One of the most moral characters ever depicted on Mad Men, Season 4’s Dr. Miller holds out the prospect of monogamous romance—Ah, love let us be true to one another!—along with a turn from the gendered separation of spheres which doomed the Draper marriage, as it does most unions that find a man telling his wife, “It’s my job to give you what you want” (“Shoot”). Miller’s professional gift is to know what people desire even before they know it themselves (she is the first person to cast Don as a “type,” and predicts that he will remarry within a year). If on one level this makes her just another player, her efforts to separate the intimacies of private life from the instrumental relations of a “stupid office” strike us as sincere.

The conflation of love and work has come up before in Caroline Levine’s post on Episode 11 (“Chinese Wall”), and it reaches a kind of apotheosis when Don diverges from the path of health, openness, and growth which Faye has represented throughout this season. In “Tomorrowland” Ken Cosgrove becomes the surprising exemplar of a principled refusal to use his father-in-law to win a new client: “I’m not Pete,” he insists, adding that his wife “Cynthia is my life, my actual life.” Later, Ken and Peggy express the distinction between work and love with their gleeful but unerotic embrace when they land a new account.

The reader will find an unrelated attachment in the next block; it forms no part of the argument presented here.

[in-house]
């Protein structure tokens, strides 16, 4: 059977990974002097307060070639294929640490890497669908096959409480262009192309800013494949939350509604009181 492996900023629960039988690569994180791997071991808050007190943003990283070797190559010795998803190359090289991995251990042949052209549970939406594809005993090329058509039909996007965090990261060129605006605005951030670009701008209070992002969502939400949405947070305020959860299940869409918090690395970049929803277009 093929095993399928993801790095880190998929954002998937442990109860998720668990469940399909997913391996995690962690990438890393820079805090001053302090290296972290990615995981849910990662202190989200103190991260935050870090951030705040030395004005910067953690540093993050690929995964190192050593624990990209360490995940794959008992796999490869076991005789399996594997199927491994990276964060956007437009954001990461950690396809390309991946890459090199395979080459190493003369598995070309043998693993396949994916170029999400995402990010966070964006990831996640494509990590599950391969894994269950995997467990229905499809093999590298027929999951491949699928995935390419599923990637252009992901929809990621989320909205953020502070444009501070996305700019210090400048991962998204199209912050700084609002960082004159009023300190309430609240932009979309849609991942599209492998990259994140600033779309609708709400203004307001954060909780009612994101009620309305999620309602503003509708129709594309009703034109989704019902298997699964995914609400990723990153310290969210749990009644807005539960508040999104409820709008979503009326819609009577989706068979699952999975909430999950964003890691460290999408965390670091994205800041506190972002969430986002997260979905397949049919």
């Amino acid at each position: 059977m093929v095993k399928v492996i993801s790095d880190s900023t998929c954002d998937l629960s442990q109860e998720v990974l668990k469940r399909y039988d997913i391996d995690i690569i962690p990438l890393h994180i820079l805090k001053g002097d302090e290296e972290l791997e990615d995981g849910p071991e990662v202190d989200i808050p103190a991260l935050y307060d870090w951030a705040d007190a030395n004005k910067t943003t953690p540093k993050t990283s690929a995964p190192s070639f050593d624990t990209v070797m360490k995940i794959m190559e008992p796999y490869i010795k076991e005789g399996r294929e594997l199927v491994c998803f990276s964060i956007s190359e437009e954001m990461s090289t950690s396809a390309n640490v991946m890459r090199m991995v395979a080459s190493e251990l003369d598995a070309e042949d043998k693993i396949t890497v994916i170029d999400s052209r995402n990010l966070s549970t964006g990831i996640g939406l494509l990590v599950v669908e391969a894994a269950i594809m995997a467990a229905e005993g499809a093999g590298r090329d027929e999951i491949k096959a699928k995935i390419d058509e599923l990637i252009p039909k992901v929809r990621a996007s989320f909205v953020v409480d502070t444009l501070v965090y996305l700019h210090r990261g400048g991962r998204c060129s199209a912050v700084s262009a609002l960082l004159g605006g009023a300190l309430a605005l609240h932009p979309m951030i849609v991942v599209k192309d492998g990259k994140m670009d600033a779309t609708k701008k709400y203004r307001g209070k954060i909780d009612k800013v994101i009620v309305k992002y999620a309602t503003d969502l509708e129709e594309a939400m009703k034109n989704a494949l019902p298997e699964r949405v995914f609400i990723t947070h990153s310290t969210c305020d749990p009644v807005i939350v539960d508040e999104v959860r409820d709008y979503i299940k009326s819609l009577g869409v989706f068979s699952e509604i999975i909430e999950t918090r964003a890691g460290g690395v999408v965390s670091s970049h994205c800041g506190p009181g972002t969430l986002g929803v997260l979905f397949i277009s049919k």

Don’s engagement to his secretary Megan, is explicitly marked as repetitious first by Roger Sterling (“See, Don? This is the way to behave,” Roger says, implicitly referring to his own marriage to a young secretary), and later by Joan (“It happens all the time” and “he’s smiling like a fool, like he’s the first man who ever married his secretary”). Ironically and recursively, in last year’s third episode (“My Old Kentucky Home”) it was Don who was calling Roger a fool.